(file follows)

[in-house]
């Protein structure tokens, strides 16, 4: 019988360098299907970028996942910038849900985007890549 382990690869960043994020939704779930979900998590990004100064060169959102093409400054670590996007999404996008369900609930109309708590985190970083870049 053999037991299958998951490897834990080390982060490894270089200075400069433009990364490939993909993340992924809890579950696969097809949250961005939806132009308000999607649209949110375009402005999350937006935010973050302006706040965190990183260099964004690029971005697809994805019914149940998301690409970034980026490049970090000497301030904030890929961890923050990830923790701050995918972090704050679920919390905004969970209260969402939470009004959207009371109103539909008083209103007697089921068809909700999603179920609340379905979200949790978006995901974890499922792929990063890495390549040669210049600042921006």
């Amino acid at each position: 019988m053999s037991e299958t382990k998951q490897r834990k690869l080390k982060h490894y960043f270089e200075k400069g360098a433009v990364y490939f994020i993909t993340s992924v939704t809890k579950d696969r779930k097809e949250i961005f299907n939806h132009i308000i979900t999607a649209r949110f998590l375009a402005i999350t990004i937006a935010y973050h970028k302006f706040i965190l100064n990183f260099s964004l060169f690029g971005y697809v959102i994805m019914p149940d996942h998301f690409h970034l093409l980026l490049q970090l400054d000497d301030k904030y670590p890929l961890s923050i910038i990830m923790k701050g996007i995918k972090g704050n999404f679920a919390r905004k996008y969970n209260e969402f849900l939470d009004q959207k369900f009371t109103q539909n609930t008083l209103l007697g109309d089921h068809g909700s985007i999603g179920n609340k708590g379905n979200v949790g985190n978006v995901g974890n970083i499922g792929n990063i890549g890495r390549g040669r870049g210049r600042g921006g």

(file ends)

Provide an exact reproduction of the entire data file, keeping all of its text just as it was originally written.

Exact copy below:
[in-house]
């Protein structure tokens, strides 16, 4: 019988360098299907970028996942910038849900985007890549 382990690869960043994020939704779930979900998590990004100064060169959102093409400054670590996007999404996008369900609930109309708590985190970083870049 053999037991299958998951490897834990080390982060490894270089200075400069433009990364490939993909993340992924809890579950696969097809949250961005939806132009308000999607649209949110375009402005999350937006935010973050302006706040965190990183260099964004690029971005697809994805019914149940998301690409970034980026490049970090000497301030904030890929961890923050990830923790701050995918972090704050679920919390905004969970209260969402939470009004959207009371109103539909008083209103007697089921068809909700999603179920609340379905979200949790978006995901974890499922792929990063890495390549040669210049600042921006």
């Amino acid at each position: 019988m053999s037991e299958t382990k998951q490897r834990k690869l080390k982060h490894y960043f270089e200075k400069g360098a433009v990364y490939f994020i993909t993340s992924v939704t809890k579950d696969r779930k097809e949250i961005f299907n939806h132009i308000i979900t999607a649209r949110f998590l375009a402005i999350t990004i937006a935010y973050h970028k302006f706040i965190l100064n990183f260099s964004l060169f690029g971005y697809v959102i994805m019914p149940d996942h998301f690409h970034l093409l980026l490049q970090l400054d000497d301030k904030y670590p890929l961890s923050i910038i990830m923790k701050g996007i995918k972090g704050n999404f679920a919390r905004k996008y969970n209260e969402f849900l939470d009004q959207k369900f009371t109103q539909n609930t008083l209103l007697g109309d089921h068809g909700s985007i999603g179920n609340k708590g379905n979200v949790g985190n978006v995901g974890n970083i499922g792929n990063i890549g890495r390549g040669r870049g210049r600042g921006g």